'After hearing the narration, I couldn’t say no to the film.'
'Nag Sir used to patiently answer all my questions. We got along and bonded well.'
Karthi is finally making his debut in the Telugu industry with a bi-lingual film which is an adaptation of the French movie The Intouchables.
Titled Oopiri in Telugu and Thozha in Tamil, the film has been helmed by Vamsi Paidipally and also stars Akkineni Nagarjuna and Tamannaah in the lead roles.
In this exclusive chat with Rediff.com contributor Radhika Rajamani, Karthi talks about Oopiri, shooting the film in two languages and his experience working with the superstar Nagarjuna for the very first time.
How did Oopiri happen?
It was a real surprise that a Telugu director wanted to do a film with me. People had asked me to act in Telugu films before. But I declined.
I was offered multi-starrer also, I said no. This French film has got everything. I wondered how they would adapt. After hearing the narration, I couldn’t say no to the film.
There was humour, scope for performance. Plus, Nag (Nagarjuna) Sir was doing the main character.
I have been his fan and wanted to know him better. My character was also a well-etched one. It is a surprise and I am wondering how it came to me. There is no heroism in the character.
It is a story which needs to be told. It is an uplifting film, one of hope and happiness, a story of relationships, nothing binding but pure love, reminding about love and giving.
Nag Sir’s character at his prime loses everything and is stuck to his chair. Yet, he is full of life. The bond begins between his and my character and they embrace each other.
The film is from a different culture but has been adapted well to our culture.
So, it was the characterisation that attracted you in particular?
There is scope for performance and the character exhibits all kinds of emotions. He wants to enjoy. He wants to get everything – like from rags to riches.
Was it challenging to play the role? Could elaborate more about it?
He seems insensitive but he is warm. He is also brash. One angle is between Nag Sir and him. The other is between my character and Tamannaah’s.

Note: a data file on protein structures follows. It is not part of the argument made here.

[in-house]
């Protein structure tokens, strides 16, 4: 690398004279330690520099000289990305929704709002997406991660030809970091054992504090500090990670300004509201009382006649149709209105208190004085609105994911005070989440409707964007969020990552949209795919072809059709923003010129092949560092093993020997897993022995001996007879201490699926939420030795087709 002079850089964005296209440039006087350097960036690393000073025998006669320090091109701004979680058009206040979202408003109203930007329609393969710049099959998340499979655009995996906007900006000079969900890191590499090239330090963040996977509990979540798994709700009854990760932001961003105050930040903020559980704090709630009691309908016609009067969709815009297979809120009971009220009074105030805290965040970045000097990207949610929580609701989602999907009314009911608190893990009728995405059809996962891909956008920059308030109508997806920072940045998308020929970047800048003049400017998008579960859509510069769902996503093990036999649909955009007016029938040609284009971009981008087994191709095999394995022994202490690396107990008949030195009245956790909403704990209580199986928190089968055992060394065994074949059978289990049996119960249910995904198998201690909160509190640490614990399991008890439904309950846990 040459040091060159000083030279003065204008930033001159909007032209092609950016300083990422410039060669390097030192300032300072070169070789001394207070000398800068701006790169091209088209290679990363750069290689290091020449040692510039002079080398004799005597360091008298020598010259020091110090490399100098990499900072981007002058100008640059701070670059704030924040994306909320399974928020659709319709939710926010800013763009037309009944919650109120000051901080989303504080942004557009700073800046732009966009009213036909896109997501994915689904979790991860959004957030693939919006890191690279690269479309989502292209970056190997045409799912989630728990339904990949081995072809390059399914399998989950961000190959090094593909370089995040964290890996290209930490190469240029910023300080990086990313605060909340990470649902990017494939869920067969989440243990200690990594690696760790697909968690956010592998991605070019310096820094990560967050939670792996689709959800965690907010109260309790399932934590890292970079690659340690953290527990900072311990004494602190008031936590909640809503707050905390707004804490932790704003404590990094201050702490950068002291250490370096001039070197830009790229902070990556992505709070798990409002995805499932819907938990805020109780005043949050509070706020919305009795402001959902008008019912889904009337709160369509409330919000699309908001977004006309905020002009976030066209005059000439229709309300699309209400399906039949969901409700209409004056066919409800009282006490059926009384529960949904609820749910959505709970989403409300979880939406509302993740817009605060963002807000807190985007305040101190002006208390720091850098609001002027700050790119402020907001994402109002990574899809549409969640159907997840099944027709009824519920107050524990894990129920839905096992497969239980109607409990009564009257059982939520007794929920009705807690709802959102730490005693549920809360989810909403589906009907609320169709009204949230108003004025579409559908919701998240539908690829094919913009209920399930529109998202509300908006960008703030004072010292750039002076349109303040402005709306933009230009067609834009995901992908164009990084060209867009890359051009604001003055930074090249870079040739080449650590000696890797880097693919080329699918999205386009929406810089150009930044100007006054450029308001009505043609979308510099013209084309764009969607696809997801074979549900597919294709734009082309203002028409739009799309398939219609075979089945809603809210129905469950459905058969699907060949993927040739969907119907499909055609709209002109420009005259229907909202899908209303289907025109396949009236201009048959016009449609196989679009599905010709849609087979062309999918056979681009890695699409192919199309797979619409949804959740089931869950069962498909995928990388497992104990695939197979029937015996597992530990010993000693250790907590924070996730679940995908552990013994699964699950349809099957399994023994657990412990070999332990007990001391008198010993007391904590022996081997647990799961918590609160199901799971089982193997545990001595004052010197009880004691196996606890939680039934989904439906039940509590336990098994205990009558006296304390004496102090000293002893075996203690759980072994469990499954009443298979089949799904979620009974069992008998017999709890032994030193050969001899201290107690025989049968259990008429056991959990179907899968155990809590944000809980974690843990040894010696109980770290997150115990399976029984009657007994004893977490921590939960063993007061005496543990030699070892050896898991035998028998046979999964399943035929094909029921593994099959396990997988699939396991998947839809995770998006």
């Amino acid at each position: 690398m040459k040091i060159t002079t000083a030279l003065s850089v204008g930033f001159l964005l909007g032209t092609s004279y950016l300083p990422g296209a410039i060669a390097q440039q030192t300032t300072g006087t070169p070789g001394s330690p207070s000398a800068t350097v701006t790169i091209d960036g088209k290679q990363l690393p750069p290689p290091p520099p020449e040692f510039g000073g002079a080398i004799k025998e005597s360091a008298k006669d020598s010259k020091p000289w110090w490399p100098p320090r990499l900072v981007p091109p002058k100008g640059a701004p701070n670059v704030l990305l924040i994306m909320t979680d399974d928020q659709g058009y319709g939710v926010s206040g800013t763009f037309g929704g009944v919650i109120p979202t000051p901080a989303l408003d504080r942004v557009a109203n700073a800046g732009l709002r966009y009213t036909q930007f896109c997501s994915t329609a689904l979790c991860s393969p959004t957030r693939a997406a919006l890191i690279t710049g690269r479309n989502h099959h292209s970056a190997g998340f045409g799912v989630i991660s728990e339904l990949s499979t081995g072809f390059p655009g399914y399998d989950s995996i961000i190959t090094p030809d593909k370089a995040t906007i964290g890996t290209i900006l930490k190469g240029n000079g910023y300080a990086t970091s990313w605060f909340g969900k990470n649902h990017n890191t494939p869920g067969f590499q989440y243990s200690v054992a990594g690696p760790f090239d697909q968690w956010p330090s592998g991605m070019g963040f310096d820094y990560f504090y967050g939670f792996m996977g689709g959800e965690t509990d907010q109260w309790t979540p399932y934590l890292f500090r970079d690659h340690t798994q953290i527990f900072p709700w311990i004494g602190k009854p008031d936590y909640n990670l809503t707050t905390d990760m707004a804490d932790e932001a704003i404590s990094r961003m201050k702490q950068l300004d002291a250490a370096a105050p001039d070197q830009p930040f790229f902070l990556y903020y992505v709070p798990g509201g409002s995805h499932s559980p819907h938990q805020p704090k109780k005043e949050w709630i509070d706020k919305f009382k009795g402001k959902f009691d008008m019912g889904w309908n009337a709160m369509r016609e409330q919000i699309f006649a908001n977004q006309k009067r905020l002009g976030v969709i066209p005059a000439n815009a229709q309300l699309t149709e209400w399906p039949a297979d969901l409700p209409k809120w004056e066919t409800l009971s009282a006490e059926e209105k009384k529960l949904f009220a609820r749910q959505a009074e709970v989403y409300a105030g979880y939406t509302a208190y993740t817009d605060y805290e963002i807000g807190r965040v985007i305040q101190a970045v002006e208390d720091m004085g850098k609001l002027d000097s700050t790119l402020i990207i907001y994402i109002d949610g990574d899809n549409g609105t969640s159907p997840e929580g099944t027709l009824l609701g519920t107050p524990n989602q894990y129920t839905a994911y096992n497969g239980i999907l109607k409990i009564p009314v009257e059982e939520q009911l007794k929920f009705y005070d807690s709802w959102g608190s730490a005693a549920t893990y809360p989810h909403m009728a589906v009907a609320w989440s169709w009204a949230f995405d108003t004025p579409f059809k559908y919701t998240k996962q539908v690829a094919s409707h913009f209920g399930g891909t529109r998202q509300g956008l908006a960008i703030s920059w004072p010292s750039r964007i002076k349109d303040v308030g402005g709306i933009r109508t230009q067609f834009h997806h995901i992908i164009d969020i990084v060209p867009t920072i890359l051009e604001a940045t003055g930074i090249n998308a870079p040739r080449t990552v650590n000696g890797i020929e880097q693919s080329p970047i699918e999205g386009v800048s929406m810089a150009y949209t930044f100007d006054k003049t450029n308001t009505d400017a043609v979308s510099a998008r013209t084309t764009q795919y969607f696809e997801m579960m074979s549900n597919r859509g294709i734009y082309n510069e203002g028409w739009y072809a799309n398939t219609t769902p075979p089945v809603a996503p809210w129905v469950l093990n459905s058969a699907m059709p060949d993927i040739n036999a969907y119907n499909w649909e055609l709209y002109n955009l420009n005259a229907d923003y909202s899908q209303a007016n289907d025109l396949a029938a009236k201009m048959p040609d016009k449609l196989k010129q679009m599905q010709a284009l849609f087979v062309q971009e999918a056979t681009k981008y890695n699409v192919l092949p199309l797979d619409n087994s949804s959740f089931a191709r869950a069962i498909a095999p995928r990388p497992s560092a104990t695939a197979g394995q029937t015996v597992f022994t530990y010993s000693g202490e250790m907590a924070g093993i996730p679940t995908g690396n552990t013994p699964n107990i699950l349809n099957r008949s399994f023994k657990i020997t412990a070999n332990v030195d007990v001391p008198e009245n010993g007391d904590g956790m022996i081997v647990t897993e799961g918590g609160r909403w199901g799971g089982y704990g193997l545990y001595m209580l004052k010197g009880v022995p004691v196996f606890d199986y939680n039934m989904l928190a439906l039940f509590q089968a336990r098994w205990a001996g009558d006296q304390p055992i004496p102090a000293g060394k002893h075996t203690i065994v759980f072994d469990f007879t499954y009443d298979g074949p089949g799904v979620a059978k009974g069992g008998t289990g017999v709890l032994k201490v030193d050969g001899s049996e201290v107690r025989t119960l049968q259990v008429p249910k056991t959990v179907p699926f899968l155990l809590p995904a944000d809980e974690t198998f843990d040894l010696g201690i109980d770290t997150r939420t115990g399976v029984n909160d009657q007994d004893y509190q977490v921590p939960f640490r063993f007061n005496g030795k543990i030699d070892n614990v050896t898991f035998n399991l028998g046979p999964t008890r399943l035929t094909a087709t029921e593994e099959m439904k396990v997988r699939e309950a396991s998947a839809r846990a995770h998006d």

Since her character is gorgeous, well-educated and perfect, this guy thinks he can’t get her. So that is a nice angle for humour!
How has the film been adapted to Telugu and Tamil?
It has been done without touching the storyline. The film itself had a situation for a party song but we didn’t tamper it much though Indians are emotional.
This is your first film with Nagarjuna or for that matter with any Telugu star. How was it sharing screen space with him? Did you spend time together and talk?
He is so chilled out and a cool guy. He doesn’t let anything affect his happiness. He is very confident.
We spent a lot of time together especially when we were in France and Serbia (for shooting). We used to travel and hang out together. Nag Sir used to patiently answer all my questions. We got along and bonded well.
Were you intimidated by Nagarjuna?
Not at all. I was conscious as I did not want to take time when we acted together. I made sure I got my lines well before so that I didn’t waste time. It was an experience to cherish.
Is this film one of the highlights of your career?
This film was a completely new experience as we had to shoot the same scene twice. Also, since it was a new language, it was not easy to perform.
Are the two films different?
There are a few cultural differences. The treatment is the same but the dialogues are different. We even danced twice!
Oopiri is your third film with Tamannaah. By now, both of you must be comfortable acting with each other…
Yeah. We pull each other’s leg all the time. People used to ask how you fight all the time.
How was it working with Vamsi Paidipally?
Vamsi is passionate about what he is doing. For him, this film is also a total change. It requires a lot of conviction to do a film like this.
Vamsi spent two years on this film. So he was prepared. He enjoys his shots as he wants the best and so doesn’t compromise. Also, he does not take the audience for granted. It was a positive unit.
You have dubbed for this film. Are you now at home with Telugu?
Not at all. I am still learning but I was prepared. It was a task to do it in two languages at the same time. Though my character is local, the flavour is different. For the Tamil version, I had to use the local slang and in Telugu, I had to be loud. So I had to remember that.
Would you want to do more Telugu films?
Why wouldn’t I, if I get good scripts? But at the moment, I am busy with Kashmora. After that, I will take up Mani Sir’s film in June.